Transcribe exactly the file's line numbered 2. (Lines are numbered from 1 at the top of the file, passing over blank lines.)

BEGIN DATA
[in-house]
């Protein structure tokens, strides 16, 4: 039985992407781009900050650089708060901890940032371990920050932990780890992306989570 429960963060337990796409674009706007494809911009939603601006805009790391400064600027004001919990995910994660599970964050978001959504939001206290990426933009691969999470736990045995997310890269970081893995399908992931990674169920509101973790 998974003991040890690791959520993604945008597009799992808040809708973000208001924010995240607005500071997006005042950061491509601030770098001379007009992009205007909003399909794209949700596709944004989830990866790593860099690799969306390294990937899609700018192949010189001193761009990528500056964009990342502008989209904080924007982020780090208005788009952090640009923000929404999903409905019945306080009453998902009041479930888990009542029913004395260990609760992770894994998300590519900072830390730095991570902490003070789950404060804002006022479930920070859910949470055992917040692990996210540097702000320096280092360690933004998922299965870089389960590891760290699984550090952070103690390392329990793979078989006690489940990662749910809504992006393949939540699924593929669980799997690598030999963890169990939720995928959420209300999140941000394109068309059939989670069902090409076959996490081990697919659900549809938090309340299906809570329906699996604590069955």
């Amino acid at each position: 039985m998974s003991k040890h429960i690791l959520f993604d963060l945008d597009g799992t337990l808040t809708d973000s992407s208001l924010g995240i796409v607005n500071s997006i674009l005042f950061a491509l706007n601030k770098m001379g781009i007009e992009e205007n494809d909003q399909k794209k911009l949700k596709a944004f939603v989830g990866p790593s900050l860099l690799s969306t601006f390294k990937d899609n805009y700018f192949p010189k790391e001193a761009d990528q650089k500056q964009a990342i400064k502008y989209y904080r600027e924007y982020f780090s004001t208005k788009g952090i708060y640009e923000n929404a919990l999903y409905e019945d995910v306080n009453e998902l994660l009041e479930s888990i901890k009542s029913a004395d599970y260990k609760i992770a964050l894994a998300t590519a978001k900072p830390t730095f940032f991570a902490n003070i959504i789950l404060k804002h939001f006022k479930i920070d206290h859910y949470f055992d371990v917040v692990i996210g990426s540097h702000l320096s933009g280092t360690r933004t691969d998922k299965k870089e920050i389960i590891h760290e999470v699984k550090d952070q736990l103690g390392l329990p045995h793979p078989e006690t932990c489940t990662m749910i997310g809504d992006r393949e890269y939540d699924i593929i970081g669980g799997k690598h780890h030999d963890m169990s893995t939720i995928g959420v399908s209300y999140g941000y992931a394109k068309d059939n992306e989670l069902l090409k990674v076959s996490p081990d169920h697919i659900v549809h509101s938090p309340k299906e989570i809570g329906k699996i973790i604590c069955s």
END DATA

């Protein structure tokens, strides 16, 4: 039985992407781009900050650089708060901890940032371990920050932990780890992306989570 429960963060337990796409674009706007494809911009939603601006805009790391400064600027004001919990995910994660599970964050978001959504939001206290990426933009691969999470736990045995997310890269970081893995399908992931990674169920509101973790 998974003991040890690791959520993604945008597009799992808040809708973000208001924010995240607005500071997006005042950061491509601030770098001379007009992009205007909003399909794209949700596709944004989830990866790593860099690799969306390294990937899609700018192949010189001193761009990528500056964009990342502008989209904080924007982020780090208005788009952090640009923000929404999903409905019945306080009453998902009041479930888990009542029913004395260990609760992770894994998300590519900072830390730095991570902490003070789950404060804002006022479930920070859910949470055992917040692990996210540097702000320096280092360690933004998922299965870089389960590891760290699984550090952070103690390392329990793979078989006690489940990662749910809504992006393949939540699924593929669980799997690598030999963890169990939720995928959420209300999140941000394109068309059939989670069902090409076959996490081990697919659900549809938090309340299906809570329906699996604590069955």